In the 15th century, Hoi An became a lucrative stop for merchants, turning it into one of the busiest trading ports in Southeast Asia. This dominance was halted in the 18th century by a combination of rebelling dynasties and a silting river mouth. While terrible for business, these events protected the town from further development and it’s now a well-preserved patch of Vietnam’s history — albeit selling goods to visitors rather than merchants.
Hoi An’s architecture gives an insight into the town’s mixed heritage, with Dutch and French colonial houses squeezed between Chinese tea warehouses and Japanese temples. Local cafes, museums and open-fronted shops run alongside old canals.
There’s so much to do in Hoi An: wander through the Old Quarter, see the Merchant’s Houses, enjoy the local market and it’s street food (try Lao Cau and White Rose Dumpling), get some tailoring done, visit the art quarter, visit the My Son ruins out of town – the list is endless.
Vietnam specialist Alex
Things to see and do in Hoi An
Order a tailor-made suit
Hoi An was once a major port on the Silk Route, high-quality fabric was easily available to the tailors of Hoi An, and at very low cost. The town has become well-known for its quality tailors, many of whom have been trading for generations.
More than 400 shops custom-make dresses, suits, shirts and leather shoes. You’ll even find on sale fancy dress outfits from the latest films. It’s best to allow a few days for your item to be made as your tailor will expect to carry out multiple fittings to get the garment size just right.
Explore the old town: a UNESCO Word Heritage Site
Many streets in Hoi An’s old town are car-free zones, making them ideal to explore on foot. Over 1,000 timber-frame buildings are still standing, topped with hand-carved tiles. The Chinese quarters are easy to spot for their wooden signboards gilded with Chinese characters — usually the name of the trading company. It’s possible to enter some of the meeting halls: there’s one for each Chinese province.
You enter the Japanese sector across a covered bridge: one of the few built outside Japan. Inside is a small temple to the Taoist god of weather, Tran Vo Bac De, an important figure to visiting sailors and merchants. There are a number of museums and homes open to visit, or you can simply enjoy ‘white roses’ (prawn dumplings) in one of the local cafes.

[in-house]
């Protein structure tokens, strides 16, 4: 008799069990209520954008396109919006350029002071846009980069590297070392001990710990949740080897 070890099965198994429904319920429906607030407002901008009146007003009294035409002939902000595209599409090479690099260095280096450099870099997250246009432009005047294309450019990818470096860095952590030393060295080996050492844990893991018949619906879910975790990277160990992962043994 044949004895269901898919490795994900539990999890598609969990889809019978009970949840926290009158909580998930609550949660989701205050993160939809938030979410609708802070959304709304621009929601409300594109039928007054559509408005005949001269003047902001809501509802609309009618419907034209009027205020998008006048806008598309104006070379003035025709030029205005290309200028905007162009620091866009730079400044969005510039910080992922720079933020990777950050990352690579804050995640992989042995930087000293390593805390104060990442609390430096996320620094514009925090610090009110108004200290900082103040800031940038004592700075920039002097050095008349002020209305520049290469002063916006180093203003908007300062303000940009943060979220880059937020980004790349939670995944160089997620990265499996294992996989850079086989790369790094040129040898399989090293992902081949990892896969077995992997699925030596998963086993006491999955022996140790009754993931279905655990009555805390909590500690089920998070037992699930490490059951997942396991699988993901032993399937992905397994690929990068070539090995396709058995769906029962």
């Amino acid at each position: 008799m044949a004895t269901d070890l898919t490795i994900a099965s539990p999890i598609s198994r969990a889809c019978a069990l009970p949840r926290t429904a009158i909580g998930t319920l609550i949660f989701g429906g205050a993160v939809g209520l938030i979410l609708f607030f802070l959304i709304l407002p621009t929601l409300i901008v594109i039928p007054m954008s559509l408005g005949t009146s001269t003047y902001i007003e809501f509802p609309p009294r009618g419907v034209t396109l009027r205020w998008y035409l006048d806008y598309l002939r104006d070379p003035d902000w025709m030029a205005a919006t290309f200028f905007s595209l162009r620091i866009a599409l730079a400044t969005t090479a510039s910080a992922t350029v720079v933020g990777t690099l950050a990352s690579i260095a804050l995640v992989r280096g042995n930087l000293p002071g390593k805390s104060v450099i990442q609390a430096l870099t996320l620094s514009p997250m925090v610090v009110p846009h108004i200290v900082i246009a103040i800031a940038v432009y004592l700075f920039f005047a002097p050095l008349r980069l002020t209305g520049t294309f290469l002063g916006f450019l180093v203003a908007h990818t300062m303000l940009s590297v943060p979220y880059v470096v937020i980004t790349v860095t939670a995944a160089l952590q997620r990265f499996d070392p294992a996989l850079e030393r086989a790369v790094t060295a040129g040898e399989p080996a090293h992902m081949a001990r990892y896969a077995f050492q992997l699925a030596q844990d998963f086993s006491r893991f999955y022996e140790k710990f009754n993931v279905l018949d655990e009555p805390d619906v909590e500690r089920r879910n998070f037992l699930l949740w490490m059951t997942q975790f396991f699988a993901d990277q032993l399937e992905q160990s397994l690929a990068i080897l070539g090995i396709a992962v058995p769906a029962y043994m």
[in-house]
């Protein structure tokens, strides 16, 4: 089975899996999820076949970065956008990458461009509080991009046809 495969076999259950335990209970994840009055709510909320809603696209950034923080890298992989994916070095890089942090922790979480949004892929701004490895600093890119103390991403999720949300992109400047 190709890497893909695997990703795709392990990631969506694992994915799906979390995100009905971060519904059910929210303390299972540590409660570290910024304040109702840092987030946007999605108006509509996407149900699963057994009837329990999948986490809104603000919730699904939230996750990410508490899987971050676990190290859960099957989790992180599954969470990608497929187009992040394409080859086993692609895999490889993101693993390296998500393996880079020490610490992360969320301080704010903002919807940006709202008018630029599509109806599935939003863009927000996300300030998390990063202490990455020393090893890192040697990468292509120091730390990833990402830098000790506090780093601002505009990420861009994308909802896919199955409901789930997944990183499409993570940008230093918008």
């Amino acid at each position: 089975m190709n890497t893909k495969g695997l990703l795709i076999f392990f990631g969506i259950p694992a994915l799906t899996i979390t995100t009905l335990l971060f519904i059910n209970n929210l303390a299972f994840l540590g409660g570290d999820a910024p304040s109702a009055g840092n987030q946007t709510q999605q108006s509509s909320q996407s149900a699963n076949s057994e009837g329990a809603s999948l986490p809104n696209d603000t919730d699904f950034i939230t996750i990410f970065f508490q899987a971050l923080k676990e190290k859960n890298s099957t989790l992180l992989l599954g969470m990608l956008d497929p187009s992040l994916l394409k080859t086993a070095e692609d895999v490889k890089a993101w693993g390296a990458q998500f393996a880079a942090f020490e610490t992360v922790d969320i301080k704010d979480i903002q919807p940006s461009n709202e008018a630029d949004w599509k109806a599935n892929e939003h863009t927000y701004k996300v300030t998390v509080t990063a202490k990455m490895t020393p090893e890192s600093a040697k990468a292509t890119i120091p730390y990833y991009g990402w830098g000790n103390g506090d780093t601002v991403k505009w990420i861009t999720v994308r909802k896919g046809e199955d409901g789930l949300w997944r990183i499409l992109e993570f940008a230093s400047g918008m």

Go cycling in the surrounding countryside
The communities surrounding Hoi An profited from its importance as a trading town, selling a variety of local crafts to visiting merchants. These enterprises have bloomed into busy cottage industries, keeping Vietnamese handicraft skills alive. Cycling through the villages with an experienced guide, you can stop to visit the artisans along the way.
Along a leisurely 8 km (5 mile) route, you’ll ride past vivid green paddy fields and patches of farmland — usually tended by workers. Slow-flowing rivers weave across the landscape, often carrying small coracle boats — one of the most popular products made by hand here. Stopping to see traditional skills, such as wood carving and mat weaving, you’ll often be welcomed in by residents for a drink.
Visit the Cham ruins at My Son: a UNESCO World Heritage Site
The site of My Son lies in a geological basin surrounded by a ring of mountains, about an hour inland from Hoi An. The indigenous Cham tribes chose this easily defendable location to build the capital of their empire, which grew steadily between the 4th and 13th centuries. Used as a military base by the Viet Cong during the Vietnam War, My Son was heavily bombed, but many ruins remain standing.
When you arrive, it can take a moment to differentiate the temples’ towers from the surrounding rocks, which are all being gradually reclaimed by the jungle. Built from locally fired bricks, some temples have bent roofs, claimed by archaeologists to reflect the crooked peak of Cat’s Tooth Mountain in the distance. Walking around the site, it’s possible to spot some of the remaining sandstone bas-reliefs that would have once covered temples across the entire site.
Take a scenic drive up and over the Hai Van Pass
When driving around Hoi An, it’s worth taking a detour along the Hai Van Pass. Most traffic now bypasses the road through a 6.2 km (3.8 mile) tunnel, leaving the pass free for those who simply want to enjoy the views. The 19 km (12 mile) stretch of road climbs 3,000 ft (914 m) along the Annamite Range, which separates north and central Vietnam.
The road follows the Vietnamese coastline, with the South China Sea to the east and only jungle to the west. As you descend, the Lang Co Peninsula stretches right across the skyline. This beach-fringed headland is an ideal pit-stop, where you take a break at one of the few local bars selling juice and fruit.
- Hoi An celebrates the rise of the full moon each month. The city lights are turned off and streets are illuminated with rows of bright paper lanterns. Vehicles are banned and local people spend the evening watching cultural performances and attending candle-lit temple ceremonies.
- Vietnamese New Year, known as Tet, usually falls in late January or early February. It’s celebrated across the country but festivities in Hoi An are particularly enthusiastic. Many visitors and Vietnamese wander the old town, which is lit with lanterns and lights floating on the canals. Country-wide, shops and restaurants tend to close for Tet, but some remain open in Hoi An, making it an ideal place to experience the festival.